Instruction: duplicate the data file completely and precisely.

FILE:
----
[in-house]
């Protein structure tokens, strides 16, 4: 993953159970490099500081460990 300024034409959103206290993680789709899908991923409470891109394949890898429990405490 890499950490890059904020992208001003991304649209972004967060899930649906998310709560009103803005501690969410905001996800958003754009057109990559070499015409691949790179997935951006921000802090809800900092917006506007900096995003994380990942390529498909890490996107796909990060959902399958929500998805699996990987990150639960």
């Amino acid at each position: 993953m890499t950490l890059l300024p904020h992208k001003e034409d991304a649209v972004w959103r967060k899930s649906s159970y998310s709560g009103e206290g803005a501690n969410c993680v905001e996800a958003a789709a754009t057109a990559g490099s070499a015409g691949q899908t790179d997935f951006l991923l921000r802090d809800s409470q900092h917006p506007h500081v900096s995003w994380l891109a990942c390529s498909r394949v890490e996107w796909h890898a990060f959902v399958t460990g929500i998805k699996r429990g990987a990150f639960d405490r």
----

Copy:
[in-house]
């Protein structure tokens, strides 16, 4: 993953159970490099500081460990 300024034409959103206290993680789709899908991923409470891109394949890898429990405490 890499950490890059904020992208001003991304649209972004967060899930649906998310709560009103803005501690969410905001996800958003754009057109990559070499015409691949790179997935951006921000802090809800900092917006506007900096995003994380990942390529498909890490996107796909990060959902399958929500998805699996990987990150639960």
């Amino acid at each position: 993953m890499t950490l890059l300024p904020h992208k001003e034409d991304a649209v972004w959103r967060k899930s649906s159970y998310s709560g009103e206290g803005a501690n969410c993680v905001e996800a958003a789709a754009t057109a990559g490099s070499a015409g691949q899908t790179d997935f951006l991923l921000r802090d809800s409470q900092h917006p506007h500081v900096s995003w994380l891109a990942c390529s498909r394949v890490e996107w796909h890898a990060f959902v399958t460990g929500i998805k699996r429990g990987a990150f639960d405490r």